The 82nd calligraphy exhibition of Konohana Kai (斯華会), Part 2.


In Figure 4 you can see a small, framed calligraphy of three haiku (俳句,はいく, i.e. “a very short Japanese poem”). Haiku is governed by three major rules:

1. A verbal punctuation word that separates two ideas or verbal images.

2. It consists of 17 morae and phrases within haiku have (usually) 5, 7, and 5 morae respectively.

3. The text has a seasonal reference (which does not necessarily mean that haiku must be nature related).

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Figure 4. Calligraphy of three haiku (俳句), i.e. a very short Japanese poem. Note the intended irregular writing style.

As you can see, the work in Figure 4 has three haiku, but none of them has 3 verses (5+7+5) fitted into one row each. This is another example of merging “scattered writing” with the “broken writing” techniques (already explained in Part 1 of this article). Note the open space in the top-left and bottom-right corners of the work, which give it a spacious look and add a lightness to the form. It further emphasizes the gently cascading composition of this calligraphy, showing the skill of the calligrapher. Delicate ink accents suggest that it was written by a female artist. In fact, it is a work of a relative of Master Ono, Master Ono Saga (小野左鵞, おのさが).

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Figure 5. Warm smile of Master Mistuno Mihō (光野美峯) and her stunning kana work incorporating two waka (和歌), i.e. Japanese poems.

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Figure 5.1. A close up of the calligraphy work shown in Figure 5

In Figure 5 you can see both the work and the person behind the brush. The smiling face of Master Mitsuno Mihō (光野美峯, さんのみほう) and her stunning kana work incorporating two Japanese poems (和歌, わか, i.e. “waka”). The history of waka goes back to Heian period (平安時代, 794 – 1185), the time when the Japanese art was at its peak, highly influenced by the philosophy of Buddhism and Confucianism. In the Heian period, waka had many forms which varied mainly in their length. Throughout history its meaning was narrowed down to a “short poem”. Since traditionally waka is neither ruled by a stiff structure or concept (in contrast to haiku), nor encumbered with rhyming requirements, it is basically free style poetry. This particular calligraphy employs both a “scattered writing” and a “broken writing” technique.

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Figure 6. Seven hanging scrolls of seven different kanji. It is a good opportunity to compare how drastically handwritings and compositions of different calligraphers may vary.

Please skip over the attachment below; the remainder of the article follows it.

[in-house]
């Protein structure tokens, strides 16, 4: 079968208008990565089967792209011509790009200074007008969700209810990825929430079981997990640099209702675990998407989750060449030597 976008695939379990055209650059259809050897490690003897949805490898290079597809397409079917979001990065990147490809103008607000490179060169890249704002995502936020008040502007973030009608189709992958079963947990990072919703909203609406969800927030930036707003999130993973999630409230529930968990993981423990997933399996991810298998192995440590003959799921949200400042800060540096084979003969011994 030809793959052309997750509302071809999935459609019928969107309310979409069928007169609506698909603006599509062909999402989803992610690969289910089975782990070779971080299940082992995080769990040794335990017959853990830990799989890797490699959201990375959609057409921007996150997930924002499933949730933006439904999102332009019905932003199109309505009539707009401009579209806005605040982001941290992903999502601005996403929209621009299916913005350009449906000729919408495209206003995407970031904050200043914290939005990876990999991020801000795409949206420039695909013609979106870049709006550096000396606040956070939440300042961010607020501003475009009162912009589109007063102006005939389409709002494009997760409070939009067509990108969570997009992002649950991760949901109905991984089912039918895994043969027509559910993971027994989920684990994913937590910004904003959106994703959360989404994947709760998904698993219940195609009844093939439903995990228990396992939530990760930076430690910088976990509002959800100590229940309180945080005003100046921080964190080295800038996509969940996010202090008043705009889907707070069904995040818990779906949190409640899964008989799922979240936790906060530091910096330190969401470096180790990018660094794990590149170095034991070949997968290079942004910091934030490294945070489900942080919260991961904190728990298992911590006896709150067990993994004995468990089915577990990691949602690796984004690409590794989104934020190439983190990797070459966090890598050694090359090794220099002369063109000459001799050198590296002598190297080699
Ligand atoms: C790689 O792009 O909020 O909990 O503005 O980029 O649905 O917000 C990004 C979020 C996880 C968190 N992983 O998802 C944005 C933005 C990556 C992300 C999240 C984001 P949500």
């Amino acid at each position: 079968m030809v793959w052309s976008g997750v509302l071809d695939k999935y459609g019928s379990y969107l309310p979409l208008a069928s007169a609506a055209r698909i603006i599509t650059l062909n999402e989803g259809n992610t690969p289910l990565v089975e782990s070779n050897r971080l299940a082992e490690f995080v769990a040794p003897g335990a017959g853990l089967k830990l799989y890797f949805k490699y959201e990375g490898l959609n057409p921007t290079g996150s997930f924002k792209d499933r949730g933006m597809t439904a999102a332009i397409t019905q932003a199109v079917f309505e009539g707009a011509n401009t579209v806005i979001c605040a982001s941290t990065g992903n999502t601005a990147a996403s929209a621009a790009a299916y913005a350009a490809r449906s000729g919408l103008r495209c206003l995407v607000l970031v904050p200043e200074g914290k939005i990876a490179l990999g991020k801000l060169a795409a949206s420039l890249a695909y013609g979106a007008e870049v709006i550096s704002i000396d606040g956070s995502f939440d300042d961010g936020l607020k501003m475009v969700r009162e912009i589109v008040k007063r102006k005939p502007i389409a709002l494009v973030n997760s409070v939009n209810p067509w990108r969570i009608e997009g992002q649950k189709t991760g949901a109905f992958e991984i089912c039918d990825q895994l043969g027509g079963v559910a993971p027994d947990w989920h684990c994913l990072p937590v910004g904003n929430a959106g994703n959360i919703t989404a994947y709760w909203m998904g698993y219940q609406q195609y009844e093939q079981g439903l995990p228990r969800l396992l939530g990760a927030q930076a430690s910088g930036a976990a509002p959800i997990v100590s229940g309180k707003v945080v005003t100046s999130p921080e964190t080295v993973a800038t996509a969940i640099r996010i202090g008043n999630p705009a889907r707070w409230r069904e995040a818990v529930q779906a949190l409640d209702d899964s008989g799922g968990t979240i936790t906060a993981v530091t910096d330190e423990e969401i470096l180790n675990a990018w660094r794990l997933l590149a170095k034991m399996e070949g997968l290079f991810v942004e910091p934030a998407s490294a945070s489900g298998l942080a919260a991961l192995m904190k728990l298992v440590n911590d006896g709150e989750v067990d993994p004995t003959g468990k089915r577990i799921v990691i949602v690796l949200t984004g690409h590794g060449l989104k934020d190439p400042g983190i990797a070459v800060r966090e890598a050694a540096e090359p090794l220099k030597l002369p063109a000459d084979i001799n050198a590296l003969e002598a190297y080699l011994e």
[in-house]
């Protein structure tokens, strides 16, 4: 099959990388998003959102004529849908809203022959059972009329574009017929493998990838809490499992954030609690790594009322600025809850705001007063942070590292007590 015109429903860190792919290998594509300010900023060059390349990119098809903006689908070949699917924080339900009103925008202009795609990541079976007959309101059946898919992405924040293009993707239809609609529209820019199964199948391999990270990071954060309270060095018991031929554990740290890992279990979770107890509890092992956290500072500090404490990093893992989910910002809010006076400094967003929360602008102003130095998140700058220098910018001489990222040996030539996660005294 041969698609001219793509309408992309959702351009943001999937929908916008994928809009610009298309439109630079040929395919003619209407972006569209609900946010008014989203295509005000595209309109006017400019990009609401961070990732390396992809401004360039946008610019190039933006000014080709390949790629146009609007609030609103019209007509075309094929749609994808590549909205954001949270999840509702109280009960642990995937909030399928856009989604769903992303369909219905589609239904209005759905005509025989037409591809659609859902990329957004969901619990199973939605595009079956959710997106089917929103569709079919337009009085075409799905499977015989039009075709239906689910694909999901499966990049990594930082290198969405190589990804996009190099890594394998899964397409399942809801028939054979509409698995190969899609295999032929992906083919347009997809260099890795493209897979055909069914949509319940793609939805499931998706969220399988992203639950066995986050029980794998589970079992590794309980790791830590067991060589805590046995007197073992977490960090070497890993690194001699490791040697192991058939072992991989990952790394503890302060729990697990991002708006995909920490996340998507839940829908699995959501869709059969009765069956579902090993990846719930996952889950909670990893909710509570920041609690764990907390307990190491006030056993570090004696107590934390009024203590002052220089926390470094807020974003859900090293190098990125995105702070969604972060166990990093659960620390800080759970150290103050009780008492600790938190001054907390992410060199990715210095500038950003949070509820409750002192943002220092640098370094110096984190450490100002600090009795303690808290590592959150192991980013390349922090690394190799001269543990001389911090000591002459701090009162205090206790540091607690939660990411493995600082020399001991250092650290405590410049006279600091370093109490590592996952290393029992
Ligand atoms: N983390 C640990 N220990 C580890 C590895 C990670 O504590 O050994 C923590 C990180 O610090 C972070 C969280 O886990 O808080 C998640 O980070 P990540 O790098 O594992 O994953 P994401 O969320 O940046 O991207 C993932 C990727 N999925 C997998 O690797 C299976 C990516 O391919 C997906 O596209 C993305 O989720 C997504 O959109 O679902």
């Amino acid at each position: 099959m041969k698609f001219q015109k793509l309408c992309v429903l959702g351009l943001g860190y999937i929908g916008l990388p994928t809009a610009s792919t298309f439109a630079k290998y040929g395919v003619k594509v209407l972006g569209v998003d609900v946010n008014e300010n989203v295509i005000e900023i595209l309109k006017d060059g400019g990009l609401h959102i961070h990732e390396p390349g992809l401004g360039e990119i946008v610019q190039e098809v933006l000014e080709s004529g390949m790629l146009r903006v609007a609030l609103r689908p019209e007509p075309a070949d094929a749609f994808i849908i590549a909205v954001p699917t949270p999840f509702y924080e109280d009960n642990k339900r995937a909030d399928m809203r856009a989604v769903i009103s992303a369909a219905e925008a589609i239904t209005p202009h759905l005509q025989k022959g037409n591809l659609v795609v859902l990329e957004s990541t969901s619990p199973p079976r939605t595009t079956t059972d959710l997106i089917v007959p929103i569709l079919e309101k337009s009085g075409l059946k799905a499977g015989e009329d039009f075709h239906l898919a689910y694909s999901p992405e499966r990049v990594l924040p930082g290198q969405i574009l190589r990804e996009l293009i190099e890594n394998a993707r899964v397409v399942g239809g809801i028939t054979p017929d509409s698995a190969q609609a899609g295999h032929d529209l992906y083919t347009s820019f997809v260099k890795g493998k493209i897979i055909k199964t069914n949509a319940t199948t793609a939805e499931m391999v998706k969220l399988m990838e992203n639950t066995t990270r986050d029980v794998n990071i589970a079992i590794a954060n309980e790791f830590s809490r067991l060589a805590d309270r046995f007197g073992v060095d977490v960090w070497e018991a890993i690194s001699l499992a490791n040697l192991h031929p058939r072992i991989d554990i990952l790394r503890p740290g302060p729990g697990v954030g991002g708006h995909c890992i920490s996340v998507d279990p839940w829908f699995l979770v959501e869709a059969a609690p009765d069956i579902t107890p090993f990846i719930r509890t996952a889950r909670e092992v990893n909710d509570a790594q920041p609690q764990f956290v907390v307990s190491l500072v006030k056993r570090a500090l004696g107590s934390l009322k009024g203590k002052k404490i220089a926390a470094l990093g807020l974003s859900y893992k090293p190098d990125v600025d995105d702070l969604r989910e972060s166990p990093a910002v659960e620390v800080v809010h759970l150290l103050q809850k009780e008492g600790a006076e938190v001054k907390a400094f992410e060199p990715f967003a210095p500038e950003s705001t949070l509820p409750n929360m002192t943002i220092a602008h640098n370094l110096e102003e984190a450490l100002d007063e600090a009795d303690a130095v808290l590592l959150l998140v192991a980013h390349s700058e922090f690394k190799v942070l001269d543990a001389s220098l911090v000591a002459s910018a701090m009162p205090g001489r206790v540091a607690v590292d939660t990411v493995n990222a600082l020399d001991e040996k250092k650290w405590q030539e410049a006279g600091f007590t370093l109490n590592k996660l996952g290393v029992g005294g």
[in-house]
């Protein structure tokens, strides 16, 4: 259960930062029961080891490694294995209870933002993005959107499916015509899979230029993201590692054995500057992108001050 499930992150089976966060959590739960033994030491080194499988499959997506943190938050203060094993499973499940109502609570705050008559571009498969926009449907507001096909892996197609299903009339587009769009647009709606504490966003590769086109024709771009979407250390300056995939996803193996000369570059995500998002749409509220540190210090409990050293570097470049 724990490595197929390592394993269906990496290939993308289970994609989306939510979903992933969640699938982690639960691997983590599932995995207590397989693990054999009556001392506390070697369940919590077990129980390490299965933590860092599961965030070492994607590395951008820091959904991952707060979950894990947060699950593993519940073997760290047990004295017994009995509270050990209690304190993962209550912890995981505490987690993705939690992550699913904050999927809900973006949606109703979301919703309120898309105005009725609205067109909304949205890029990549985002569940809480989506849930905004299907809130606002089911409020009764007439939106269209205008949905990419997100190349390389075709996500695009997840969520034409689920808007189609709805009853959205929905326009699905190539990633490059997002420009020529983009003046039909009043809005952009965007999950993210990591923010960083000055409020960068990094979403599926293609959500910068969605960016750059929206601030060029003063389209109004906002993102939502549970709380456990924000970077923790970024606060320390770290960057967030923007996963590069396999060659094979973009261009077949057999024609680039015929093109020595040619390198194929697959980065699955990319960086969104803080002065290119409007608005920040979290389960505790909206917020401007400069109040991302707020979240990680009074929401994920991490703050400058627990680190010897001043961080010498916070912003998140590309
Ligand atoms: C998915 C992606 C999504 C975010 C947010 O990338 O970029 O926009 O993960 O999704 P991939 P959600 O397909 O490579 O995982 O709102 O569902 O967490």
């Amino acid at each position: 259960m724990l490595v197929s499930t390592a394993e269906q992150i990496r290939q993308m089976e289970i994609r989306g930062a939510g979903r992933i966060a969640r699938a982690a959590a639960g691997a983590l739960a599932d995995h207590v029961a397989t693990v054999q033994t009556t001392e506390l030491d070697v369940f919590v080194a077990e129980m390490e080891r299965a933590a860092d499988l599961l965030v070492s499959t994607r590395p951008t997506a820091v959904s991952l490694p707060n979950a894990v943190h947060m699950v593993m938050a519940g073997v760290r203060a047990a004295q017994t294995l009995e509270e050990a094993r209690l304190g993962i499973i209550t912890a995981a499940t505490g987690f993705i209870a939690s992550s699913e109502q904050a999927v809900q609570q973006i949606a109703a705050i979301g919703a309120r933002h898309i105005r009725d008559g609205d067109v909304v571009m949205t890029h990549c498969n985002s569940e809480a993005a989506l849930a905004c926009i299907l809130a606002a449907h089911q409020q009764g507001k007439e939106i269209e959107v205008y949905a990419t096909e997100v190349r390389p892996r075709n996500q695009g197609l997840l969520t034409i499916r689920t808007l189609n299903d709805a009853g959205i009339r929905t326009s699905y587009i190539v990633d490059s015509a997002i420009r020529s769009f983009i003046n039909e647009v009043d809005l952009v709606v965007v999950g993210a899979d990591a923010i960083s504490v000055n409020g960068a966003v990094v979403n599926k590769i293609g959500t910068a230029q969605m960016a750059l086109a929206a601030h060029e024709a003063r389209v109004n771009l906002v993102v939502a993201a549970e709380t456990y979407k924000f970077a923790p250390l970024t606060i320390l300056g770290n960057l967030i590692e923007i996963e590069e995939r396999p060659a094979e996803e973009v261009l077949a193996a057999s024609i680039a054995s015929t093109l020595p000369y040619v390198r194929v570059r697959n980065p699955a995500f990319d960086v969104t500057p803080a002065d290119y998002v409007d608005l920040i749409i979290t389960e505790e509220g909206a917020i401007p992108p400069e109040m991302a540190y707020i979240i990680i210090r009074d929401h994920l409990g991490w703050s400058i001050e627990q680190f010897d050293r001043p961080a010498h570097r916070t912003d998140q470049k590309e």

Kana was not the only theme of the exhibition. In Figure 6 you see seven hanging scrolls (掛け軸, かけじく, kakejiku) with single characters and the signatures of the respective calligraphers below. The meanings of the kanji are as follows (in order from right to left): 喝 (かつ, katsu, i.e. “hoarse”), 麗 (れい, rei, i.e. “lovely”), 鼓 (つづみ, tsuzumi, i.e. “hand drum”, also “beat”, or “rouse”, though it may be a farfetched reference to the scenic island in China 鼓浪屿 (Chinese: Gǔ làng yǔ)), 福 (ふく, fuku. i.e. “happiness”), 超 (ちょう, chō, i.e. “superb”), 健 (けん, ken, i.e. “healthy”). Those works not only show the personal brushworks of several calligraphers, but also a variety of arrangements of the white space on the paper, as well as different preferences in materials chosen for framing.

In figure 7, you can see a calligraphy of a dōyō (童謡, どうよう, i.e. “nursery rhyme”), with a small ink painting at the bottom. Ink painting and calligraphy are considered sister arts. In the ancient history of China, those who were skilled at calligraphy, ink painting and poetry, were treated with a great respect.

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Figure 7. A hanging scroll incorporating calligraphy of a Japanese nursery rhyme, and corresponding ink painting.

The text is written in historical Japanese language, which is not easy to translate, even for native speakers. In my interpretation below I tried to stay as close to the original as possible. I have also added readings of kanji in hiragana.

兎(うさぎ)追(お)いしかの山(やま)
That mountain where I chased a rabbit
小鮒(こぶな)釣(つ)りしかの川(かわ)
That river where I caught fish
夢(ゆめ)は今(いま)もめぐりて
As now, a commotion in my heart
忘(わす)れがたきふるさと
Unable to forget my home (place where one grew up)

如何(いか)にいます父母(ちちはは)
Wondering about my parents wellbeing
恙(つつが)無(な)しや友垣(ともがき)
Worrying about their health and my friends, too
雨(あめ)に風(かぜ)につけても
While facing difficulties of my own
思(おも)い出(い)づる故郷(ふるさと)
I remember my home<

志(こころざし)を果(は)たして
It revitalizes my memories
いつの日(ひ)にか帰(かえ)らん
And makes me want to return one day
山(やま)は青(あお)き故郷(ふるさと)
To the home of green mountains
水(みず)は清(きよ)き故郷(ふるさと)
To the home of fresh water

Now, I hope the ink painting seems clear in meaning. It symbolizes one's home, which is dearly missed.


Author: Ponte Ryūrui (Posts: 120)

Ponte Ryuurui (品天龍涙, ぽんてりゅうるい, Ponte Ryūrui) is the pen name of Piotr Ponte L. Sypniewski. He began studying calligraphy in 2001 under Japanese Master Kajita Esshuu (梶田越舟, かじたえっしゅう, 1938 – present). Ryuu has abandoned his legal profession in order to devote his entire life to the art of Chinese and Japanese calligraphy. He is a published poet and writer, a calligrapher, ink painter and scholar.


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